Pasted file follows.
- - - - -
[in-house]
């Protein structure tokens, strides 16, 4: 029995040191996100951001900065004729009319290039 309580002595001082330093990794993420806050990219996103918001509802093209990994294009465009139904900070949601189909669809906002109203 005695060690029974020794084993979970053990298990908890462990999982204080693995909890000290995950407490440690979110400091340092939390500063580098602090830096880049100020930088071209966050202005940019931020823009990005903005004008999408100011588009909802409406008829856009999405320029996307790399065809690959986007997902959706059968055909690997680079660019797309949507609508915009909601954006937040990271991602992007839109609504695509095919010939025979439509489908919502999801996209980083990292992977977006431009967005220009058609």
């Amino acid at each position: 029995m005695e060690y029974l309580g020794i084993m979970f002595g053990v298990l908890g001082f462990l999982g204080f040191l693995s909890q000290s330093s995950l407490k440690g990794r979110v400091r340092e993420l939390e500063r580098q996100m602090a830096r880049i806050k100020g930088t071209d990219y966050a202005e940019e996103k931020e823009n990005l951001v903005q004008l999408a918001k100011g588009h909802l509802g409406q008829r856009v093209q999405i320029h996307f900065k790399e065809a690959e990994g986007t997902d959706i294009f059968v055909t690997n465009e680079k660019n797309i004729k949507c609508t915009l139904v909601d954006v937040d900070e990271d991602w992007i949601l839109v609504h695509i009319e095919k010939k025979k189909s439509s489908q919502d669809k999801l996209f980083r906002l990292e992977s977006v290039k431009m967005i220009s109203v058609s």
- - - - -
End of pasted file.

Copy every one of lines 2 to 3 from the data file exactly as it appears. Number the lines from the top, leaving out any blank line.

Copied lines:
């Protein structure tokens, strides 16, 4: 029995040191996100951001900065004729009319290039 309580002595001082330093990794993420806050990219996103918001509802093209990994294009465009139904900070949601189909669809906002109203 005695060690029974020794084993979970053990298990908890462990999982204080693995909890000290995950407490440690979110400091340092939390500063580098602090830096880049100020930088071209966050202005940019931020823009990005903005004008999408100011588009909802409406008829856009999405320029996307790399065809690959986007997902959706059968055909690997680079660019797309949507609508915009909601954006937040990271991602992007839109609504695509095919010939025979439509489908919502999801996209980083990292992977977006431009967005220009058609």
């Amino acid at each position: 029995m005695e060690y029974l309580g020794i084993m979970f002595g053990v298990l908890g001082f462990l999982g204080f040191l693995s909890q000290s330093s995950l407490k440690g990794r979110v400091r340092e993420l939390e500063r580098q996100m602090a830096r880049i806050k100020g930088t071209d990219y966050a202005e940019e996103k931020e823009n990005l951001v903005q004008l999408a918001k100011g588009h909802l509802g409406q008829r856009v093209q999405i320029h996307f900065k790399e065809a690959e990994g986007t997902d959706i294009f059968v055909t690997n465009e680079k660019n797309i004729k949507c609508t915009l139904v909601d954006v937040d900070e990271d991602w992007i949601l839109v609504h695509i009319e095919k010939k025979k189909s439509s489908q919502d669809k999801l996209f980083r906002l990292e992977s977006v290039k431009m967005i220009s109203v058609s």